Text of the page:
ASM Conducts Regional Minicourse on Infectious Disease in Mexico
The first minicourse of the three-year Caribbean Basin Research and Training Network on Infectious Diseases program was held November 8-19th, 2004 in Cuernavaca, Mexico at the Instituto de Biotecnología of the National Autonomous University of Mexico (UNAM). The course was titled Genetics, Genomics and Epidemiology of Infectious Disease: Bacterial Agents, and was made possible by a grant from the Ellison Medical Foundation. The Mexican Association of Microbiology also contributed financial, technical, and administrative support. Twenty-three students from eight countries participated in the course. The faculty consisted of a team of three US and three Mexican scientists and educators. Edmundo Calva, Instituto de Biotecnología, UNAM, Cuernavaca, Mexico, and Stanley Maloy, Center for Microbial Sciences, San Diego State U., were the course organizers. Joining them were Linda Kenney, U. of Illinois, Chicago; José Luis Puente, Instituto de Biotecnología, UNAM; Robert Edwards, San Diego State U.; and Juan Calva, Instituto Nacional de Ciencias Médicas y Nutrición, Mexico City. The goal of the course was to illustrate how the integration of genetics, genomics and epidemiology, provides powerful conceptual and experimental tools to better understand infectious disease. The lectures encompassed a detailed overview on Salmonella, as a model for the study of bacterial pathogenesis and virulence gene regulation, and to illustrate the use of genetic tools and bioinformatics in pathogen research. In addition, basic concepts in epidemiology were revised and their relevance towards research in bacterial pathogenesis was emphasized, by the critical appraisal of selected literature. The relevance of genomics towards the study of pathogen diversity, detection and diagnosis was discussed. The course also included a hands-on laboratory section, where genetic fingerprinting and experiments on the molecular genetics of virulence determinants in Salmonella were performed. The course was intended to offer a solid base for all students, regardless of the infectious agent that will pertain to their research project.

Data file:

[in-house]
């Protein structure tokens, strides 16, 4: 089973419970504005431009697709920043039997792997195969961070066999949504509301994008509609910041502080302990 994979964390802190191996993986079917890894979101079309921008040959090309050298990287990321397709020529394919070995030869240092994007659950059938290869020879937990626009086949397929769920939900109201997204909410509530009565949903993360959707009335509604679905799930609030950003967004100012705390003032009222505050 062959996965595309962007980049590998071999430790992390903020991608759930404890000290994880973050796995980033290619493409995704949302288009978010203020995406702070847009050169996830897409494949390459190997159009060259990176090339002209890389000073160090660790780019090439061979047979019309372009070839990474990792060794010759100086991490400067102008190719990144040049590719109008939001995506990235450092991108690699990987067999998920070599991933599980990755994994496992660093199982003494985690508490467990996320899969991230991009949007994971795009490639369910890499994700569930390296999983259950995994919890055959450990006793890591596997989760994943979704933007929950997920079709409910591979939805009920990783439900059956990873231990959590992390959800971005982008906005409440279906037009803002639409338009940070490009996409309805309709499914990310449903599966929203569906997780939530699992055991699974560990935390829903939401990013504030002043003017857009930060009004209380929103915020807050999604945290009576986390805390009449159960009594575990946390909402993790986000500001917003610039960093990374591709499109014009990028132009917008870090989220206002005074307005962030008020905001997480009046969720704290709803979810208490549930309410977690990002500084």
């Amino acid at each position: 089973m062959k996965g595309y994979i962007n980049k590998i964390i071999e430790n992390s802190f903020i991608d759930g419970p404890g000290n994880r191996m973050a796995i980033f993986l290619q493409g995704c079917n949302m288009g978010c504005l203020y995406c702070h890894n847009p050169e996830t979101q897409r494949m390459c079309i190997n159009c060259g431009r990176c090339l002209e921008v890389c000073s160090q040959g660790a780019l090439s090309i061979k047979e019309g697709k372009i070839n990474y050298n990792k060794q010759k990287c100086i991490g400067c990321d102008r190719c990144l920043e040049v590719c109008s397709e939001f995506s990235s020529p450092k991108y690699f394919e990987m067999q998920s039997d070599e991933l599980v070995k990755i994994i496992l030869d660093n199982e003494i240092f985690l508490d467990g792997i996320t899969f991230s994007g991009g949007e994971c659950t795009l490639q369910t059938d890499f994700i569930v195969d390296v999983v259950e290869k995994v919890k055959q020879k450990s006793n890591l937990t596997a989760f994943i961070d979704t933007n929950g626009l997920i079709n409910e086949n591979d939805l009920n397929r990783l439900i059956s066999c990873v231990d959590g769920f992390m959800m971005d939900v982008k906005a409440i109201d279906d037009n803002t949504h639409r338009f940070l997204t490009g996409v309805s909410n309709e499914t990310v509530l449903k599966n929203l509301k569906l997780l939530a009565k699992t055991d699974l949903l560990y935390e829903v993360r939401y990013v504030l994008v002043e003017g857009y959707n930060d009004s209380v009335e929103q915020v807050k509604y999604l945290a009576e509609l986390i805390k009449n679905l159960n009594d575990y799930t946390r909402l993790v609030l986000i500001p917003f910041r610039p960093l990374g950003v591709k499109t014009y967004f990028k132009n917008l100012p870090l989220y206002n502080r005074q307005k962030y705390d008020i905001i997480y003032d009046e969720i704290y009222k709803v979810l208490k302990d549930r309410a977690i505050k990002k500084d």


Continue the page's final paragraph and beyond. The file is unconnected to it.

The course met daily, with lecture and lab experiments that began in the morning and continued through the evening, with scientific discussions continuing during meals and coffee breaks. The setting on a mountainside forest, the rapport among the faculty , and the intense energy of the students, who will undoubtedly constitute a promising new generation of investigators in the region, contributed to a relaxed yet thorough exchange of ideas.
Course evaluations completed by the students were unanimously excellent; all felt that they had learned important concepts and techniques that would assist them in their research projects. ASM will be awarding three travel grants to course participants to develop joint research proposals that follow from their work in Cuernavaca.
The Caribbean Basin Research and Training Network on Infectious Diseases program was launched in 2004.The three-year initiative, supported by the Ellison Medical Foundation, is intended to contribute to the fight against infectious disease in the Americas by training a select group of young scientists from the region in state of the art technical and theoretical approaches to infectious diseases, and providing them the opportunity to develop collaborative relationships both with each other and with US colleagues. The program has three main goals: 1) Develop a cadre of outstanding young scientists in infectious disease research throughout the Caribbean Basin region; 2) Create a virtual network dedicated to addressing infectious disease issues of the Caribbean Basin region; and 3) Promote North-South collaboration in infectious disease training and research. The next minicourse, to be organized in conjunction with the University of San Jose in Costa Rica, is entitled Tools to Unravel Viral Dynamics in the Caribbean Basin, and will be held from July 18th – 30th, 2005.
Faculty and participants of Genetics, Genomics, an Epidemiology of Infectious Disease: Bacterial Agents.